Besides termites, pangolins have a big appetite for ants. A single adult pangolin can eat up to 200,000 ants in one meal, or more than 70 million in a year.
“Without pangolins, there is a big chance the termite population would grow and spread throughout the province, increasing the risk of transfer to other areas, where they can also cause trouble,” Lim said.
Josie de Leon, chief of the BMB’s wildlife unit, said termites are pangolins favorite meal.
“There are other animals that feed on termites, but only pangolins can effectively control their population,” she said.
Pangolins climb trees to feed on termites that establish colonies on high trees.
While termites feed mostly on dead wood, it could also cause severe damage to trees with weak resistance or protect against attacking white ants.
The unchecked population of termite compromise ecological balance, she said.
Lim urges real-estate and -property developers to invest in protecting and conserving pangolins and their habitats to prevent what could be a major problem caused by home invasion of termites once pangolins become extinct.
“Real-property developers should invest in biodiversity conservation because a healthy ecosystem helps protect their investment from damage caused by termites,” she said.
The pangolin is one of the world’s most illegally traded wildlife. Based on the estimate of the DENR’s BMB, almost a thousand Palawan pangolins were illegally traded from 2000 to 2013.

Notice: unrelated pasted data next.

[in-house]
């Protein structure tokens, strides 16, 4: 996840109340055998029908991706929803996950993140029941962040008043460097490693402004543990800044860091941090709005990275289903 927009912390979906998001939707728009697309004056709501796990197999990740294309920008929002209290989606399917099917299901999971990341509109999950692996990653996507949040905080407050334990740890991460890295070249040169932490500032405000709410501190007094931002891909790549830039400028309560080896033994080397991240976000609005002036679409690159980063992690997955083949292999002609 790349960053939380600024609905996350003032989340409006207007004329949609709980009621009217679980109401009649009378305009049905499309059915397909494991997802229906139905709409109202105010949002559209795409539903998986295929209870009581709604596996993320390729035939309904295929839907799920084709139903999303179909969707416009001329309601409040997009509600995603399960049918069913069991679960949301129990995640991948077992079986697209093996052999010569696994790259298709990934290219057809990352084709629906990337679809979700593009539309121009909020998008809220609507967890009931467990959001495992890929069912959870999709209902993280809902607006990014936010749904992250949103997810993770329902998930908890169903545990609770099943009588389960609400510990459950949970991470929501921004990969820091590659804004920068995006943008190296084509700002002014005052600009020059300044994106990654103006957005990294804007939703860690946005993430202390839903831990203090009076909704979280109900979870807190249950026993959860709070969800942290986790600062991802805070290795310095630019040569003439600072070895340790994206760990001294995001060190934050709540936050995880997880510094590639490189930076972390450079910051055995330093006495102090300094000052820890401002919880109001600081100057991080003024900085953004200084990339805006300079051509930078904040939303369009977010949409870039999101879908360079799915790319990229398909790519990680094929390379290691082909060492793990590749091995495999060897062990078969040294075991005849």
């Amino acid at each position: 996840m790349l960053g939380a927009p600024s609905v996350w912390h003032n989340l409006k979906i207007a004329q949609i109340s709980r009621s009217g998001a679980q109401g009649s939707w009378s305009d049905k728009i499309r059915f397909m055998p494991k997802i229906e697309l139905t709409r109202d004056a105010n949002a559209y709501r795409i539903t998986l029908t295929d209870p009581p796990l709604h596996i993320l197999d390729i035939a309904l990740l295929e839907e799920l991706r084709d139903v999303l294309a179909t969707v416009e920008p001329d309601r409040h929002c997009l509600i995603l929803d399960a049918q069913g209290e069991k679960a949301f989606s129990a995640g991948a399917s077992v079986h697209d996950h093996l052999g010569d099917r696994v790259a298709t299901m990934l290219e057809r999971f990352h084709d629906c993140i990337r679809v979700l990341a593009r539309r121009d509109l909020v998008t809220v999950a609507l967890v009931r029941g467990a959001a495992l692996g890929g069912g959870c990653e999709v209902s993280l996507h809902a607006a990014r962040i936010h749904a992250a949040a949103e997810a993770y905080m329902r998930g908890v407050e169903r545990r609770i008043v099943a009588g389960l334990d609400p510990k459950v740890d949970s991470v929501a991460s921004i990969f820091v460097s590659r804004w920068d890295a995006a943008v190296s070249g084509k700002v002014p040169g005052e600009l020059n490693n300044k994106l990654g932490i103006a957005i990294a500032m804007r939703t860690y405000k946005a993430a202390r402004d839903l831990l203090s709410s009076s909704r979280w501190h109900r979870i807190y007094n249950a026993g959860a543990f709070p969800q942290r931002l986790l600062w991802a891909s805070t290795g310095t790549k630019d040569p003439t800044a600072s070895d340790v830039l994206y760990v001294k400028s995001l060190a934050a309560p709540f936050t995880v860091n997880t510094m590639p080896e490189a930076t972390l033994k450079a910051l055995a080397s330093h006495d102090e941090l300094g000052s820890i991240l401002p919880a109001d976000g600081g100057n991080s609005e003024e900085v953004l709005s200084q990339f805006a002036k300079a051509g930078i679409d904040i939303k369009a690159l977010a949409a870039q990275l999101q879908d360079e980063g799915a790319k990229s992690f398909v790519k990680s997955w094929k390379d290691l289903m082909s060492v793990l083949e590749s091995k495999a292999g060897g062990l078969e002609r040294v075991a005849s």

China is known to be the destination of pangolins being smuggled out of the country—whether dead or alive—for their alleged medicinal value and aphrodisiac properties.
According to Lim, hunters of pangolins are after their meat, skin and internal organs.
In Palawan wildlife law enforcers reported that even indigenous people are into hunting these defenceless anteaters.
“They know how to hunt them and they know where to find them. They catch them and sell them to unscrupulous wildlife traders,” Lim said.
Its inclusion on CITES list of endangered species highlights the importance of maintaining a healthy population in the wild, along with its ecological importance in helping regulate insect population and ensure survival of seedlings.
The upgrading of the pangolin to CITES Appendix I came with stricter penalties for those involved in the illegal trade and killing of the harmless mammal.